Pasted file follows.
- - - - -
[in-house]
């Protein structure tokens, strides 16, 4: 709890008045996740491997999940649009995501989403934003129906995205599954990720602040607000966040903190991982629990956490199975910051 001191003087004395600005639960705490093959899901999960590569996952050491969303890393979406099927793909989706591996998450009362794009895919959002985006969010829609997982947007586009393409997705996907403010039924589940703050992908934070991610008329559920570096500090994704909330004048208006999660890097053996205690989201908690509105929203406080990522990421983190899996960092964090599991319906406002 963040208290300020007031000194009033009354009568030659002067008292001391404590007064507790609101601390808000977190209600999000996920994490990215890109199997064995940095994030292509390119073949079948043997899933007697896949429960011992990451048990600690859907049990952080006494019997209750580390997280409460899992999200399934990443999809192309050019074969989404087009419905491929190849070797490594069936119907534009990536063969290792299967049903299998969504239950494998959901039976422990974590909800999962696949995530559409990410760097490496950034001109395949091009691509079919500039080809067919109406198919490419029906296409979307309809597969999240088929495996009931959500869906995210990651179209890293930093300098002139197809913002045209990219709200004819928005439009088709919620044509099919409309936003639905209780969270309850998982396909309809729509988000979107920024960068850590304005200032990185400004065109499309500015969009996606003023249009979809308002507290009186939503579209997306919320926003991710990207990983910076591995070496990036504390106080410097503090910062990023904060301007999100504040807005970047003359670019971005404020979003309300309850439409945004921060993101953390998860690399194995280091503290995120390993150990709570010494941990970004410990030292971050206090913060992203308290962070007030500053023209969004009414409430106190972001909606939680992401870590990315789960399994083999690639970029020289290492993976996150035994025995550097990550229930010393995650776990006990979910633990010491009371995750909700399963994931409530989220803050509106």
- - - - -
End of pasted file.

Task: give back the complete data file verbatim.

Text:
[in-house]
């Protein structure tokens, strides 16, 4: 709890008045996740491997999940649009995501989403934003129906995205599954990720602040607000966040903190991982629990956490199975910051 001191003087004395600005639960705490093959899901999960590569996952050491969303890393979406099927793909989706591996998450009362794009895919959002985006969010829609997982947007586009393409997705996907403010039924589940703050992908934070991610008329559920570096500090994704909330004048208006999660890097053996205690989201908690509105929203406080990522990421983190899996960092964090599991319906406002 963040208290300020007031000194009033009354009568030659002067008292001391404590007064507790609101601390808000977190209600999000996920994490990215890109199997064995940095994030292509390119073949079948043997899933007697896949429960011992990451048990600690859907049990952080006494019997209750580390997280409460899992999200399934990443999809192309050019074969989404087009419905491929190849070797490594069936119907534009990536063969290792299967049903299998969504239950494998959901039976422990974590909800999962696949995530559409990410760097490496950034001109395949091009691509079919500039080809067919109406198919490419029906296409979307309809597969999240088929495996009931959500869906995210990651179209890293930093300098002139197809913002045209990219709200004819928005439009088709919620044509099919409309936003639905209780969270309850998982396909309809729509988000979107920024960068850590304005200032990185400004065109499309500015969009996606003023249009979809308002507290009186939503579209997306919320926003991710990207990983910076591995070496990036504390106080410097503090910062990023904060301007999100504040807005970047003359670019971005404020979003309300309850439409945004921060993101953390998860690399194995280091503290995120390993150990709570010494941990970004410990030292971050206090913060992203308290962070007030500053023209969004009414409430106190972001909606939680992401870590990315789960399994083999690639970029020289290492993976996150035994025995550097990550229930010393995650776990006990979910633990010491009371995750909700399963994931409530989220803050509106």